I agree, and will call Tierney’s office. But again, I think Obama may be hoping Congress will give him a way to back down.
Great analysis, Dick! I agree absolutely! Haven’t we learned YET??? The various factions in the middle east have been fighting for centuries. Although this latest incident is yet the latest terrible example of a war crime, the US needs to stay away from direct involvement policing this Syria mess. It will only boomerang back on us and make Assad a new Muslim hero oppressed by “the Great Satan” US.
For once I am counting on our dysfunctional Congress & the filibuster-crazy Senate to do their typical level best to agree to actually DO NOTHING. If Congress can’t even agree on the amount of food stamps poor American children and families should get, what makes anyone think they will actually agree on this issue, other than to kill it? Sadly you know if Obama is for it, except for McCain. the Republicans will be against it, as will the liberal Democrats like Alan Grayson. It just could be that Pres. Obama is also relying on this strategy in order to allow him to demonstrate the requisite ramped up “saber rattling” to warn Assad again of very specific dire consequences while allowing himself to be handcuffed by lack of Congressional consensus (like the Brits) to do anything this time. While making Assad sweat with telegraphed “shock and awe” plans for past two weeks and worrying about the outcome will be of upcoming endless Congressional debate, he can still reserve the right to take unilateral Executive action later should there be another incident.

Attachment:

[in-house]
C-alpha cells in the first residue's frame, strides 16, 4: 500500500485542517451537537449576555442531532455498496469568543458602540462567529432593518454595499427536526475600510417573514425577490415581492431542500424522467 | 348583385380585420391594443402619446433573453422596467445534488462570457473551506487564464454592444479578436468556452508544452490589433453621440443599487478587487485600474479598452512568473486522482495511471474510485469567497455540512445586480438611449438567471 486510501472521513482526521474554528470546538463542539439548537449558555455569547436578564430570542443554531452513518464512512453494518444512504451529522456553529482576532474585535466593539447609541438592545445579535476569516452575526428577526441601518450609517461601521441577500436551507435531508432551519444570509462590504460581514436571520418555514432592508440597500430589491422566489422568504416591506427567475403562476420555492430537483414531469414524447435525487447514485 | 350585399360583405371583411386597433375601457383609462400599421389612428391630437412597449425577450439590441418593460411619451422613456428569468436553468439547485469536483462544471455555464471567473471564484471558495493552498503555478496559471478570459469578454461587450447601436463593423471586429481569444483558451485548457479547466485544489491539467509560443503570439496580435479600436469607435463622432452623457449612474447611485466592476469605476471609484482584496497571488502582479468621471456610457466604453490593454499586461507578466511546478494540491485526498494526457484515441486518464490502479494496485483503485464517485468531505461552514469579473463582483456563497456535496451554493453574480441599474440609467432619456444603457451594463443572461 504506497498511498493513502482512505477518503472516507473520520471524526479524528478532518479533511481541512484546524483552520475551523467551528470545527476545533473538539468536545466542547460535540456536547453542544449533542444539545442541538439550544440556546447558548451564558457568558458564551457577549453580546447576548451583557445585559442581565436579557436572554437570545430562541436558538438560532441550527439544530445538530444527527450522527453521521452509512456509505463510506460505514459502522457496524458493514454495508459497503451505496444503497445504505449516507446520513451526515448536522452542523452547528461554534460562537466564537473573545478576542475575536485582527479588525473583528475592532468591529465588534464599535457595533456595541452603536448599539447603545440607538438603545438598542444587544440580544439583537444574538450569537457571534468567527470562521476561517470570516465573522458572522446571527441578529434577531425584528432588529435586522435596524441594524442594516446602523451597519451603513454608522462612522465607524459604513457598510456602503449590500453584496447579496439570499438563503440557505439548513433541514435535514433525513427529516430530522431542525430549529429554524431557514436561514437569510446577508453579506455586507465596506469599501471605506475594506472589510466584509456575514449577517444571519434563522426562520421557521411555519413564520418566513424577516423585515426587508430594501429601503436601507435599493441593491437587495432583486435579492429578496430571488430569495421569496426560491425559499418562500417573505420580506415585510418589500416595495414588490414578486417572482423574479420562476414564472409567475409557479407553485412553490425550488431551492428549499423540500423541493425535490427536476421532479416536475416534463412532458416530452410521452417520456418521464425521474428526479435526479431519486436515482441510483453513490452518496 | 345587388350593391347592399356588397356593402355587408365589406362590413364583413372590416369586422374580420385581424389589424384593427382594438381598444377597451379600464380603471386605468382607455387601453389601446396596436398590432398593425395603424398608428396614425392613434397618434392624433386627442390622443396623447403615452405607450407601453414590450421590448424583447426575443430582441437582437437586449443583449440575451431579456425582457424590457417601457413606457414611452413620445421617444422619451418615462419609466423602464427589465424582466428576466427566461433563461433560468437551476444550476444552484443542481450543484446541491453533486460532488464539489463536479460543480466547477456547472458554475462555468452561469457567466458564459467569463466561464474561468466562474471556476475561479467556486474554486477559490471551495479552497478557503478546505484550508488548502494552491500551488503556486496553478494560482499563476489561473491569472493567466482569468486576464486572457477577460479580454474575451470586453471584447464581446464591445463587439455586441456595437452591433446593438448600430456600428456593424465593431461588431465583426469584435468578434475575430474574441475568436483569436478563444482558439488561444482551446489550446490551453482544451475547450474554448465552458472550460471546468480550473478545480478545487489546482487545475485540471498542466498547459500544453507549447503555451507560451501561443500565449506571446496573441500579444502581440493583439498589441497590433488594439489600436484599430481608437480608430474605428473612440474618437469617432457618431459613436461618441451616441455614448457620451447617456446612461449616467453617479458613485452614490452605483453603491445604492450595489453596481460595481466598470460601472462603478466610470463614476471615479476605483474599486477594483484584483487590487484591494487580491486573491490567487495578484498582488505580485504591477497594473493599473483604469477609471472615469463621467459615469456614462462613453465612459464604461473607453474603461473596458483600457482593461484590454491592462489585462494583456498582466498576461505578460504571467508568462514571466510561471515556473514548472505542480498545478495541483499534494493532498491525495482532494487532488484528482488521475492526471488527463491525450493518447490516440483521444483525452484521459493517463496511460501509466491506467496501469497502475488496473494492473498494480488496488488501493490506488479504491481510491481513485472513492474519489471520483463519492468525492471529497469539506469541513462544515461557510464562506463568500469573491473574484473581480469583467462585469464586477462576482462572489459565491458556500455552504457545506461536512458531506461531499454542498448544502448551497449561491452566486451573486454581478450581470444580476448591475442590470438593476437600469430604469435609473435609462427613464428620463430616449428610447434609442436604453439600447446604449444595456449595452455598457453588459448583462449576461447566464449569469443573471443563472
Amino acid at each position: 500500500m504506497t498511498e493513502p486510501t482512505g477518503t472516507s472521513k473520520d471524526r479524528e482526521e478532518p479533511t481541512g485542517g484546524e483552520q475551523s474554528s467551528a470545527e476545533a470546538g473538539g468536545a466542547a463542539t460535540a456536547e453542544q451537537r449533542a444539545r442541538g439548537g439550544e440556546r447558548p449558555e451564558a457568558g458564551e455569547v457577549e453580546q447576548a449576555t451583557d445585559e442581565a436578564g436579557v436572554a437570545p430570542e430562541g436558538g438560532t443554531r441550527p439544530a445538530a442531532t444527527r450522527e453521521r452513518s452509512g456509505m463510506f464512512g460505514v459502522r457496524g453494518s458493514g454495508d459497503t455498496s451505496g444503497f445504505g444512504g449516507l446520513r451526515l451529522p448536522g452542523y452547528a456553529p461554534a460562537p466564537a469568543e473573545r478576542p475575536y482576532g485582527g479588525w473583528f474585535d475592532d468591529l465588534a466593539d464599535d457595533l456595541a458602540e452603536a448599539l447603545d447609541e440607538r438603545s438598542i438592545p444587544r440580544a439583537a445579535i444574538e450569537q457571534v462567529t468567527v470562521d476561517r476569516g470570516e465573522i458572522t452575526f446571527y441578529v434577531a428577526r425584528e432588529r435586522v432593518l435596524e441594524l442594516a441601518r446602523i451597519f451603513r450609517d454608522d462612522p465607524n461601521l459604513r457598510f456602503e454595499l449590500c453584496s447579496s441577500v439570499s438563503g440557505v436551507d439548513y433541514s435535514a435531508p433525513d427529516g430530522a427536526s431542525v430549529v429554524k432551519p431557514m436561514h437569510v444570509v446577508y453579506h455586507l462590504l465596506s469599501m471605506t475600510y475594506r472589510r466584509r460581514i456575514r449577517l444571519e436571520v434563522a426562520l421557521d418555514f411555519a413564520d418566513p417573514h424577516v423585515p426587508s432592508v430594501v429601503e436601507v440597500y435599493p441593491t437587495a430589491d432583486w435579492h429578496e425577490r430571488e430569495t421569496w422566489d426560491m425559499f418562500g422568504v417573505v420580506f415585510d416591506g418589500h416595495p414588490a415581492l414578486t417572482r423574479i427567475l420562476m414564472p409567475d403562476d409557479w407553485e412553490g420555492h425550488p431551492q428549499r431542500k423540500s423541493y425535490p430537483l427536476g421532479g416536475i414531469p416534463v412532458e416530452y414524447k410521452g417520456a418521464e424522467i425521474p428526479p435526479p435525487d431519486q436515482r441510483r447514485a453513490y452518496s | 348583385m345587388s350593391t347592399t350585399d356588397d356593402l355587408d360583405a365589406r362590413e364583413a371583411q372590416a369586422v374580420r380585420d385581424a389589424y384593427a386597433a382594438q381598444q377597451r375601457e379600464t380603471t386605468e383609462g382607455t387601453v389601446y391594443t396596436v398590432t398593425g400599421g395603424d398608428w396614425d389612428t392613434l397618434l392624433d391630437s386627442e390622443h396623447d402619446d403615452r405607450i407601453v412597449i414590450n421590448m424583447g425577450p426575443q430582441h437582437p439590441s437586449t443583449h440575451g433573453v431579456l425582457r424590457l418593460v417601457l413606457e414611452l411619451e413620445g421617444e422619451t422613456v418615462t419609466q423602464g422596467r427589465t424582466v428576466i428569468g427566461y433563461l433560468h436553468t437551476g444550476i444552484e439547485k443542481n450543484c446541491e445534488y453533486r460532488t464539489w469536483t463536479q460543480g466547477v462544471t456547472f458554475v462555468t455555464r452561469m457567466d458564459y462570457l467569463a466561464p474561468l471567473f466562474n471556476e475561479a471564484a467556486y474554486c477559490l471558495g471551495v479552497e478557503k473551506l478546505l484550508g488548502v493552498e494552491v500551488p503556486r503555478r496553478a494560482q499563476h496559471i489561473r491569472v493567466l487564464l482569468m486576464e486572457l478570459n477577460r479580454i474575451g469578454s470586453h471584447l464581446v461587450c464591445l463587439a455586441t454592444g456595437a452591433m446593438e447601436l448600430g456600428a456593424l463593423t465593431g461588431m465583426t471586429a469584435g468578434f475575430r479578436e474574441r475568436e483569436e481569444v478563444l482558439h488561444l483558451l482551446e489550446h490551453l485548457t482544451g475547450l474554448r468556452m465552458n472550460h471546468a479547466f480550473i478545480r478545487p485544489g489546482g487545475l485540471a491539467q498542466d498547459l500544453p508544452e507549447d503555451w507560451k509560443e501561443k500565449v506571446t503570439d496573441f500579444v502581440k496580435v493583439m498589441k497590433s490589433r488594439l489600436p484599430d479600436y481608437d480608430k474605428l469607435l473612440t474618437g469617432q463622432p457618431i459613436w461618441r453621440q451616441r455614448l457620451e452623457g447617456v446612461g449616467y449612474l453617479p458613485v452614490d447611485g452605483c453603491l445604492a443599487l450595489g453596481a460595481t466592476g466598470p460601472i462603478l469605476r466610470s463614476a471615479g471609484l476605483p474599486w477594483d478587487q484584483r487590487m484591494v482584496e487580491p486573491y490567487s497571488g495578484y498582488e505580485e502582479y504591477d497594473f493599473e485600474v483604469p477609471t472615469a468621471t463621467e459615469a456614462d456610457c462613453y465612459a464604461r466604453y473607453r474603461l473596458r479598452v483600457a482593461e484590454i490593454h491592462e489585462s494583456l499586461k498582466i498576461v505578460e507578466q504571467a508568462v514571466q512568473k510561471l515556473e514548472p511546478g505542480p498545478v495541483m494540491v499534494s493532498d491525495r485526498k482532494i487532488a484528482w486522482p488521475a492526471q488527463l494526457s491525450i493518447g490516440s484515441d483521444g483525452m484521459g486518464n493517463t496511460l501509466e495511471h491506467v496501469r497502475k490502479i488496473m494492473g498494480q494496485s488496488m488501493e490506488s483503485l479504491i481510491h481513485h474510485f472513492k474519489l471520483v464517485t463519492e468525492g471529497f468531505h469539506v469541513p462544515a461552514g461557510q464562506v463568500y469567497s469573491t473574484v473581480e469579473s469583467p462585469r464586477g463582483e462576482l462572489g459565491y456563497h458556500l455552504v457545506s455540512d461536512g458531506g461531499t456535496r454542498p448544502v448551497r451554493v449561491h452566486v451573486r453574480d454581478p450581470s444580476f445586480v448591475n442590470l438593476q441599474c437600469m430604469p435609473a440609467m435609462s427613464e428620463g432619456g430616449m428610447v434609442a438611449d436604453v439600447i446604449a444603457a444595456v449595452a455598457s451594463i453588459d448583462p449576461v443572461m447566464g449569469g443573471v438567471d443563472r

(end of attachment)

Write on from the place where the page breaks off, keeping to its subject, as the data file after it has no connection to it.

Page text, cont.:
I’m glad President Obama drew the Congress into this issue so that there will be a wider national conversation about further engagement in the Middle East. This crisis on top of crisis, hopping from one country to the next in that region, may have reached such a scale that the people of the United States will be moved to endorse a larger policy shift that could have vast implications for the nation. The Congressional debate next week has the potential of being enormously consequential as our representatives and their constituents review and assess what has happened since 9/11. In fact, the debate will happen on or near that date because the Congress returns on Sept. 9. The eyes and ears of thoughtful people will be on Washington DC. This debate is about who we are and who we aspire to be as a people. I respect President Obama and John Kerry for expressing the justifiable moral outrage on our behalf. But I remember Congressman John Lewis’s powerful statement on the floor of the House of Representatives during the debate over authorizing President Bush to attack Iraq. Congressman Lewis recited a line from the gospel song “Down By the Riverside”—“I ain’t gonna study war no more.”
I am coming into this Syria business, tainted by my ‘fairly positive’ experience in the Gulf War and my utter contempt for the Beltway’s response to 9-11. I blame more than Bush/Cheney, as history will detail. But I digress…
POTUS is very much inclined to listen closely to Samantha Power. (A lady I like, having met her briefly, along with Susan Rice back during the first NH primary campaign.)
That said, we need to scrutinize the notion of “Responsibility to Protect (R2P).” This concept is not foreign to Power or POTUS.
PS. The DOD is developing the forthcoming QDR.
On POTUS passing the buck to Congress. I prefer POTUS yield to the spirit of our Constitution.
That said, is he also intentionally trying to give the Neocons fits? Can’t you just see Liz Cheney wryly wringing her chicken hawk hands?
I take Tammy Duckworth’s opinion to heart.
I agree with Greg. I would add that Obama was foolish to make the “red line” comment. His loss of face will diminish the leadership role the US has had in geo-political affairs and weakens us terribly in the eyes of many.
And Obama Didn’t “draw” Congress into the issue – they started throwing a fit and he was forced to take it to them.